HomeNewsEcosystem Health Report Card Launched Laguna de Bay Philippines

Ecosystem Health Report Card launched for Laguna de Bay, Philippines

PEMSEA’s efforts in Manila Bay, Philippines, which started in 2000 through the implementation of the Manila Bay Environmental Management Project, adopted a watershed management approach engaging national agencies, local governments, academic institutions, the private sector and civil society groups.  As part of PEMSEA’s continuing effort to support the government’s objective, as ordered by the Supreme Court, to clean, rehabilitate and preserve Manila Bay, PEMSEA is coordinating the implementation of a sub-component of the Global Environment Facility-funded Global Nutrient Cycling (GEF-GNC) Project, which aims to develop an overall nutrient reduction strategy for the Manila Bay watershed.  Included in the project is the application and implementation of an ecosystem health report card for Laguna de Bay, the largest inland water body in the Philippines, which is connected to Manila Bay via the Pasig River.

 The development of the first Laguna de Bay Ecosystem Health Report Card was built on a similar initiative implemented in Chilika Lake (India) under the GEF-GNC Project.  The initiative was jointly implemented by PEMSEA and the Laguna Lake Development Authority in partnership with external experts from the University of the Philippines- Marine Science Institute, University of the Philippines-Los Baños, University of Santo Tomas, the Bureau of Fisheries and Aquatic Resources and the science communication team from the Integration and Application Network of the University of Maryland Centre for Environmental Science.  

The ecosystem health report card is considered to be a transformative assessment and communication product that compares environmental data to scientific and management thresholds and is delivered to a wide range of audiences on a regular basis. The Laguna de Bay Ecosystem Health Report Card was designed to easily convey information to decisionmakers and stakeholders on the state of health of the lake environment. The report card measured indicators for water quality and fisheries to assess the overall quality of the lake ecosystem.  The assessment was based on data for 2013, which came up with an overall ranking of 'C-' in water quality and 'F' in fisheries indicators. The results from the assessment are intended to inform policy and investment planning on the best management practices for improving the environmental quality of the lake, and thus the score rating over time.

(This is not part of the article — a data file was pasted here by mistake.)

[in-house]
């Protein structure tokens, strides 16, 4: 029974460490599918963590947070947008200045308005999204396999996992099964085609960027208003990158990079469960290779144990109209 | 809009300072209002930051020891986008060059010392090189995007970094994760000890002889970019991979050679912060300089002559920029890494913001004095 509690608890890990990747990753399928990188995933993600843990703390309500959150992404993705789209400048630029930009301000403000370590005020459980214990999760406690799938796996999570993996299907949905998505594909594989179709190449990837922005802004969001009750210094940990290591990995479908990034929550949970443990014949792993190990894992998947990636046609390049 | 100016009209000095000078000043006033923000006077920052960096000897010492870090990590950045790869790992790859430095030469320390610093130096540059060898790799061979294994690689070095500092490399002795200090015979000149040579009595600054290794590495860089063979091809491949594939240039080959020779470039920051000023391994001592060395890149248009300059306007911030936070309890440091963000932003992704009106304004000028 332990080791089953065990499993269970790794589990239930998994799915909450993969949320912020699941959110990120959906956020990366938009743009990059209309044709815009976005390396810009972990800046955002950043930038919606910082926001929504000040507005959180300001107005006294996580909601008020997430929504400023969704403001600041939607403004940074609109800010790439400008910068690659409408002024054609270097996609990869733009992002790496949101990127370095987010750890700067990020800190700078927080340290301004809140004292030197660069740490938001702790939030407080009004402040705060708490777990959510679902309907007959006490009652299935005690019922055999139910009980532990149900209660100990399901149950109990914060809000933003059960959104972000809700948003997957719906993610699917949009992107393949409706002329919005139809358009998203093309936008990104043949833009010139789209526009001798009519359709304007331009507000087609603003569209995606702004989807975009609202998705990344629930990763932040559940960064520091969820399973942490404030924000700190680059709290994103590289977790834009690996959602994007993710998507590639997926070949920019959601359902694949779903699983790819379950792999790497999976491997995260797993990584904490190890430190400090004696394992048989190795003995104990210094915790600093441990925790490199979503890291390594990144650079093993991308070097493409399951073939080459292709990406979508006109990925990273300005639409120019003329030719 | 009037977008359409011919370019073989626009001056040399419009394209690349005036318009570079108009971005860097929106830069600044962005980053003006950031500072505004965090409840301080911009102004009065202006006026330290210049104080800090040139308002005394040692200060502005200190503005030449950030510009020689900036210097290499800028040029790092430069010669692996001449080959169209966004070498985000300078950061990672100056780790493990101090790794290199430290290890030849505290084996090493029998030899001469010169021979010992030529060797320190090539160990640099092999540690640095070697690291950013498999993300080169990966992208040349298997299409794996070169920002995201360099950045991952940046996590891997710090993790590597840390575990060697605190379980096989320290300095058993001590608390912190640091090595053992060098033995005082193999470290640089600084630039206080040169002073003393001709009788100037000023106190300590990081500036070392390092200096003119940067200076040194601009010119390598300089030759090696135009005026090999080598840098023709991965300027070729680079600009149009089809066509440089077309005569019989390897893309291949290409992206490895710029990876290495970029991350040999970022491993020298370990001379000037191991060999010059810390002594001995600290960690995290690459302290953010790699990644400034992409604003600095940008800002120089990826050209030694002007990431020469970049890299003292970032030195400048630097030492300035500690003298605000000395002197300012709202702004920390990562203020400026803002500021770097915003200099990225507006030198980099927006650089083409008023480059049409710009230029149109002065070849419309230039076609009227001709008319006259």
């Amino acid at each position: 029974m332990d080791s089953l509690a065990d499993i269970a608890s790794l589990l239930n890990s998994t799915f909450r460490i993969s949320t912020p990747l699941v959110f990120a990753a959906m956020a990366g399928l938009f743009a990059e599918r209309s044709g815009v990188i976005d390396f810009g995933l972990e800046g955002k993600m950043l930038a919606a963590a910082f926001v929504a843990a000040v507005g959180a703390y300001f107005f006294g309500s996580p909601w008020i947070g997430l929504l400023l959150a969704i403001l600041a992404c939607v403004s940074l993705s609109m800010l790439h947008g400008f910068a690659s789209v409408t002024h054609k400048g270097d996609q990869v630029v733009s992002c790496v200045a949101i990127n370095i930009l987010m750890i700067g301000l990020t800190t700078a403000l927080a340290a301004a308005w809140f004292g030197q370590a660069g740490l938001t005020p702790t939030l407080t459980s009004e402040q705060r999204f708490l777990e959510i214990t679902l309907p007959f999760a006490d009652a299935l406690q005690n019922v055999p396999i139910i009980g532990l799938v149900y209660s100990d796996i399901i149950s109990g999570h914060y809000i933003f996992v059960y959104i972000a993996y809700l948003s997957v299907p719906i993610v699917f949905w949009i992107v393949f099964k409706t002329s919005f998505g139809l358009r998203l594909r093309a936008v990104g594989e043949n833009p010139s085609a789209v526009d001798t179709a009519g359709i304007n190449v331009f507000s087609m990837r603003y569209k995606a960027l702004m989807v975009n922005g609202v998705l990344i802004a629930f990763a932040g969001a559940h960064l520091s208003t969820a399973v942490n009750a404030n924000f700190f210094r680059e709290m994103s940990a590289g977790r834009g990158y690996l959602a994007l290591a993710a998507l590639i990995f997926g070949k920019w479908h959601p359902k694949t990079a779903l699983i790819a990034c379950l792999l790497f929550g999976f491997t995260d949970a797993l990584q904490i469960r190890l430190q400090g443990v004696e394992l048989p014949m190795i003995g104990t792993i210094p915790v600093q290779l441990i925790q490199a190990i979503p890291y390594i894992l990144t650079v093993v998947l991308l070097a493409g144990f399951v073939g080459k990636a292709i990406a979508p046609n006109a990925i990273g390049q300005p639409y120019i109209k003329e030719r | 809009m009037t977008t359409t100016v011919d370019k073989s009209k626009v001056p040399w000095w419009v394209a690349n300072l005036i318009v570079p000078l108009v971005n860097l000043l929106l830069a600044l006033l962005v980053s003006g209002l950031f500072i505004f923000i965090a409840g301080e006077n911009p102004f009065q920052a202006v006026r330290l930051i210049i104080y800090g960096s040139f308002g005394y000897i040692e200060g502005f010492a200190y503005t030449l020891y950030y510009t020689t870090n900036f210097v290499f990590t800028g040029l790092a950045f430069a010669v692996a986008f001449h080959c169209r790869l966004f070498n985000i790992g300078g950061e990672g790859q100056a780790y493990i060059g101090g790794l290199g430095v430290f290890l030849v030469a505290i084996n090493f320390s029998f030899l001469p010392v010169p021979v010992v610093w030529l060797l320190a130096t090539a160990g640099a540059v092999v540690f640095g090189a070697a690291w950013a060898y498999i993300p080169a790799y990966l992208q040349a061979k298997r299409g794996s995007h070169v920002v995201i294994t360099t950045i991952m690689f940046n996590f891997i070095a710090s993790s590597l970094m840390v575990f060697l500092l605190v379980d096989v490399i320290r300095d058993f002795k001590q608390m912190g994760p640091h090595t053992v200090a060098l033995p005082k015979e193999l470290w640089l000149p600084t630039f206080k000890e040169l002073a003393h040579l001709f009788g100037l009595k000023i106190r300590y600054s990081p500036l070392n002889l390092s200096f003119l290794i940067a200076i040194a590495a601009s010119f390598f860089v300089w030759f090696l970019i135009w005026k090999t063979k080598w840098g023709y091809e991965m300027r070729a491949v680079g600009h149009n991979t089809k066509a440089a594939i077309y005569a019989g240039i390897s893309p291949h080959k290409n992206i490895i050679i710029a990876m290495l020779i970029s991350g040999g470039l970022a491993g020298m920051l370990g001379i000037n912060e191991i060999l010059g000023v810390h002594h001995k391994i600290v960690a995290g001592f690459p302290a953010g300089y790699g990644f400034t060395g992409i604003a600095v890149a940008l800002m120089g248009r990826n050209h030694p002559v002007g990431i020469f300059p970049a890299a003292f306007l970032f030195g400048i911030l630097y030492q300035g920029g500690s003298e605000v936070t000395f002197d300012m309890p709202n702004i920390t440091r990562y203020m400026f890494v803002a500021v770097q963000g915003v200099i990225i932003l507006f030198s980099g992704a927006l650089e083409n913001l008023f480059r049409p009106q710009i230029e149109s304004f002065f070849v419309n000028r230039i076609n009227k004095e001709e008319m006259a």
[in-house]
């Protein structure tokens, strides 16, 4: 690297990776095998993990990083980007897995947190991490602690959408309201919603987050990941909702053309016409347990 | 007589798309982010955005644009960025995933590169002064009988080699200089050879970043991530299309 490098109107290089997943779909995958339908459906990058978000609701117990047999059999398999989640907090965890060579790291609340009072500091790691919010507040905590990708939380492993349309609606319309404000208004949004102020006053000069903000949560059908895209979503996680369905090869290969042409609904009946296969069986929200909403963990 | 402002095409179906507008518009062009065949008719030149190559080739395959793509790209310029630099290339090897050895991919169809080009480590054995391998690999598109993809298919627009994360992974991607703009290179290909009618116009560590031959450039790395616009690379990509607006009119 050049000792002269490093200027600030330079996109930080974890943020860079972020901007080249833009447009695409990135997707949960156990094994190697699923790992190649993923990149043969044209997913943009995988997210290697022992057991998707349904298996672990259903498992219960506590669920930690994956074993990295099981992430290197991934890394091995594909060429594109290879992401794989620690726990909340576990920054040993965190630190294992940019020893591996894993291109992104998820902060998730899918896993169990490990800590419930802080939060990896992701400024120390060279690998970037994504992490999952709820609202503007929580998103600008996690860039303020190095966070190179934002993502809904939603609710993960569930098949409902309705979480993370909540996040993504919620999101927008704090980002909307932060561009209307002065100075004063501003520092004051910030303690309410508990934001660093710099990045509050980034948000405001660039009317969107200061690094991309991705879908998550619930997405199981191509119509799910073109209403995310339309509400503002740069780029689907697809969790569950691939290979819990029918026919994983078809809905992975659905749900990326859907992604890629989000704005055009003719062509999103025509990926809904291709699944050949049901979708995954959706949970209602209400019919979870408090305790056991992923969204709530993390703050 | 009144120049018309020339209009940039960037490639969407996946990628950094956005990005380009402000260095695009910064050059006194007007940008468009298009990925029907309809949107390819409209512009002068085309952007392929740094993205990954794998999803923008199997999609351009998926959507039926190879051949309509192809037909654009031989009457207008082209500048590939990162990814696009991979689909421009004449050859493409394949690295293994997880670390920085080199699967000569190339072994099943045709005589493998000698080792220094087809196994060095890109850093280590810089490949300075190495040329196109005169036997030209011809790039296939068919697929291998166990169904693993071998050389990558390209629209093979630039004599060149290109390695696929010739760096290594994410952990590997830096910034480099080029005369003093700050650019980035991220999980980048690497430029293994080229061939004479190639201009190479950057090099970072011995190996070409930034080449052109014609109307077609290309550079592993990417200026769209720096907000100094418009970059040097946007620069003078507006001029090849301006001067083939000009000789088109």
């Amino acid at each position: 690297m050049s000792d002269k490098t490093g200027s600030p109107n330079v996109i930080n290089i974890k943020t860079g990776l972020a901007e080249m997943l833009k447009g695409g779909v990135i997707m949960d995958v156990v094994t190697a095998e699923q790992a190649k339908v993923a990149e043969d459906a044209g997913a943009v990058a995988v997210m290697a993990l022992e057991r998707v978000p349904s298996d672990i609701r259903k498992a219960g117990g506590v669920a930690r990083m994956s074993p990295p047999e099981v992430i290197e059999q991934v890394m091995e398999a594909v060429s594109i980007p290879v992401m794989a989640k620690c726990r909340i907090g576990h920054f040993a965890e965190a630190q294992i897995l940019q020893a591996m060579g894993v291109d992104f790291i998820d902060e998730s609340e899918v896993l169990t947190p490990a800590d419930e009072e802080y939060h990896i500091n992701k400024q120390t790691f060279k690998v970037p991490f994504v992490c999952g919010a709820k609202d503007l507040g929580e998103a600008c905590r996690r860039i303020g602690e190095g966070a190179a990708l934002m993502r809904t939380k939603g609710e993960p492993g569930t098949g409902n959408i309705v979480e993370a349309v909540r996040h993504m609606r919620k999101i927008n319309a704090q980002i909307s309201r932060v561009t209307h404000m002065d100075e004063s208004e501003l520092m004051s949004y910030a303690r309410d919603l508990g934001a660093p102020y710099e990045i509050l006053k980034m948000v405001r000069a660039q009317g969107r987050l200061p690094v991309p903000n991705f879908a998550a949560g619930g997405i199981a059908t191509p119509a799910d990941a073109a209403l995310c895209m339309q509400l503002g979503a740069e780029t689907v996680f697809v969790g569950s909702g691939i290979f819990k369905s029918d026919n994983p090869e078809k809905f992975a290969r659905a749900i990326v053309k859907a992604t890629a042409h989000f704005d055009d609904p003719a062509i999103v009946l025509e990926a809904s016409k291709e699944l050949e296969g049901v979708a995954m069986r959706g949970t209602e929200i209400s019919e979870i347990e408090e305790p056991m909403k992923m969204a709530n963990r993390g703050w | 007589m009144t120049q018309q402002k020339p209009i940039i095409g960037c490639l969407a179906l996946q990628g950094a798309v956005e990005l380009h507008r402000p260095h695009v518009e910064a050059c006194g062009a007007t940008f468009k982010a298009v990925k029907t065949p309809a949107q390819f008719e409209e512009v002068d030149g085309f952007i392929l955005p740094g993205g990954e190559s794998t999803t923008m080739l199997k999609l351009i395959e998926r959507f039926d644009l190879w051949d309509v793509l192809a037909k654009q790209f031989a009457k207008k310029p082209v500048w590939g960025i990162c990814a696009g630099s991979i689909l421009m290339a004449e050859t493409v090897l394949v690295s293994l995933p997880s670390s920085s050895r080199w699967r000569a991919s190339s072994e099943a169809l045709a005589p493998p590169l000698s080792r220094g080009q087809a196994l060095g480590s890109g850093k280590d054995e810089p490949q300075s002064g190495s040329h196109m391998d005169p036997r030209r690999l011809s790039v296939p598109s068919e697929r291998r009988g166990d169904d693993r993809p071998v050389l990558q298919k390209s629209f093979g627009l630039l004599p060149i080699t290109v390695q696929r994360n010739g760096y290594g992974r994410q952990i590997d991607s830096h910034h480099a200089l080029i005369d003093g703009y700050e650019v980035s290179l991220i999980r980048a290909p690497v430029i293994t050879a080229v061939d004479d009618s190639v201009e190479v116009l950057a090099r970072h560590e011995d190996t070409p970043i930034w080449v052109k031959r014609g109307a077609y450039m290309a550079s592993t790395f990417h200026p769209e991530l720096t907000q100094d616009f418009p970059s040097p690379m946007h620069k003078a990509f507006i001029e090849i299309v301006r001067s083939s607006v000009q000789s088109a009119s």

Group photo during the Laguna De Bay Report Card Launch in LLDA headquarters, Quezon City, Philippines

On 5 February 2016, the report card was launched during the Stakeholders Forum on Nutrient Management that was co-hosted by the Global Partnership on Nutrient Management.  The event was held at LLDA’s headquarters in Quezon City, Philippines and chaired by Secretary Nerius Acosta, Presidential Adviser for Environmental Protection and LLDA General Manager. In addition to the Project Steering Committee members of the GEF-GNC Project, the launching was attended by representatives from the national agencies (Department of Environment and Natural Resources, Department of Agriculture, Metropolitan Waterworks and Sewerage System), the two water concessionaires (Manila Water and Maynilad), the Mayor's League of Rizal Province, municipal fisherfolks through the Fisheries and Aquatic Resource Management Council, civil society groups (Federation of River Basin Councils, Society for the Conservation of Philippine Wetlands), the private sector (Water Environment Association of the Philippines, Pollution Control Association of the Philippines), the academe (Ateneo de Manila University, University of the Philippines, University of Santo Tomas), an international NGO (World Wide Fund for Nature) and the media.

Commitments to continue working collaboratively to implement actions and management interventions improving the health of Laguna de Bay were expressed by the different stakeholders. In the context of Manila Bay, improvements in the overall quality of the lake will translate into lesser pollutant loading into the bay.